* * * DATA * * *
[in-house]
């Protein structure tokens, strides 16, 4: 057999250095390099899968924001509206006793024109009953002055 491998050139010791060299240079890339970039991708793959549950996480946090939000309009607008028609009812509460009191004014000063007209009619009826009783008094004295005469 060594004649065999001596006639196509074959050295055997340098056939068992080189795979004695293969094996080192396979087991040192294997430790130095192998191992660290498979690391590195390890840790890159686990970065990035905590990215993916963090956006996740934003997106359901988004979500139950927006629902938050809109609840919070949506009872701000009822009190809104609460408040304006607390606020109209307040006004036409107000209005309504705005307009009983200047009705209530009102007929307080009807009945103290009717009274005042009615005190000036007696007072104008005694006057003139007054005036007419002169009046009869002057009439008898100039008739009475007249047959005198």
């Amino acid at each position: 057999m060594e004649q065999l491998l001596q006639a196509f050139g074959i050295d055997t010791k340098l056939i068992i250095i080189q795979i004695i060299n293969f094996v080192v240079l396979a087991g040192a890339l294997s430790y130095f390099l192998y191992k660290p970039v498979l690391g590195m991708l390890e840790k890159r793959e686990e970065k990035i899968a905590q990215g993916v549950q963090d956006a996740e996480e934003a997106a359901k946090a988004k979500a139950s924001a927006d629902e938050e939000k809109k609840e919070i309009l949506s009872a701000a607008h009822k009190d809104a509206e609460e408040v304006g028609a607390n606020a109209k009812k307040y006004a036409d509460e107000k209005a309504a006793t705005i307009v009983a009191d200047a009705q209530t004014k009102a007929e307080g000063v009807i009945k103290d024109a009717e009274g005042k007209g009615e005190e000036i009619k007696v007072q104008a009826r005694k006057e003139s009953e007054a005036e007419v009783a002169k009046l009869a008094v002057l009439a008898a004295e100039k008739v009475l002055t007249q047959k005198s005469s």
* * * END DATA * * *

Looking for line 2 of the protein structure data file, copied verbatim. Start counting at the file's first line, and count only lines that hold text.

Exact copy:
């Protein structure tokens, strides 16, 4: 057999250095390099899968924001509206006793024109009953002055 491998050139010791060299240079890339970039991708793959549950996480946090939000309009607008028609009812509460009191004014000063007209009619009826009783008094004295005469 060594004649065999001596006639196509074959050295055997340098056939068992080189795979004695293969094996080192396979087991040192294997430790130095192998191992660290498979690391590195390890840790890159686990970065990035905590990215993916963090956006996740934003997106359901988004979500139950927006629902938050809109609840919070949506009872701000009822009190809104609460408040304006607390606020109209307040006004036409107000209005309504705005307009009983200047009705209530009102007929307080009807009945103290009717009274005042009615005190000036007696007072104008005694006057003139007054005036007419002169009046009869002057009439008898100039008739009475007249047959005198």